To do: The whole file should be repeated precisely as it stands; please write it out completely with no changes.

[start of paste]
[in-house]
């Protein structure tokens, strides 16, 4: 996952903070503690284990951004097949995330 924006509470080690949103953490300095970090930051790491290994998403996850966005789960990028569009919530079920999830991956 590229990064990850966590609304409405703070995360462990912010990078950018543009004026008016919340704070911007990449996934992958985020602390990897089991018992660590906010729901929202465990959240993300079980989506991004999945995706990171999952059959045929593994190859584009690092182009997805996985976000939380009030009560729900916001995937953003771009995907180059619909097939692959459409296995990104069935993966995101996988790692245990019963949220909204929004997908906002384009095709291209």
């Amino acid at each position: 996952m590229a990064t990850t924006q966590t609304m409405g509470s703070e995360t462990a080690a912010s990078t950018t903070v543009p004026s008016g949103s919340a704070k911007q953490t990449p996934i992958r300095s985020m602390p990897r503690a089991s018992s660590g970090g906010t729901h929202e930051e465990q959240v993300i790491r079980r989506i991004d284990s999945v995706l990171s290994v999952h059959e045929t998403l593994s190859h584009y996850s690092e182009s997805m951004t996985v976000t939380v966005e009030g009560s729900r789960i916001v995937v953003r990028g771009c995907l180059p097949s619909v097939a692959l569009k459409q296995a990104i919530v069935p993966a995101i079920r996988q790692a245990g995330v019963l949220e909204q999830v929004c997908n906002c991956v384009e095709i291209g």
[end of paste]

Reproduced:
[in-house]
């Protein structure tokens, strides 16, 4: 996952903070503690284990951004097949995330 924006509470080690949103953490300095970090930051790491290994998403996850966005789960990028569009919530079920999830991956 590229990064990850966590609304409405703070995360462990912010990078950018543009004026008016919340704070911007990449996934992958985020602390990897089991018992660590906010729901929202465990959240993300079980989506991004999945995706990171999952059959045929593994190859584009690092182009997805996985976000939380009030009560729900916001995937953003771009995907180059619909097939692959459409296995990104069935993966995101996988790692245990019963949220909204929004997908906002384009095709291209």
């Amino acid at each position: 996952m590229a990064t990850t924006q966590t609304m409405g509470s703070e995360t462990a080690a912010s990078t950018t903070v543009p004026s008016g949103s919340a704070k911007q953490t990449p996934i992958r300095s985020m602390p990897r503690a089991s018992s660590g970090g906010t729901h929202e930051e465990q959240v993300i790491r079980r989506i991004d284990s999945v995706l990171s290994v999952h059959e045929t998403l593994s190859h584009y996850s690092e182009s997805m951004t996985v976000t939380v966005e009030g009560s729900r789960i916001v995937v953003r990028g771009c995907l180059p097949s619909v097939a692959l569009k459409q296995a990104i919530v069935p993966a995101i079920r996988q790692a245990g995330v019963l949220e909204q999830v929004c997908n906002c991956v384009e095709i291209g």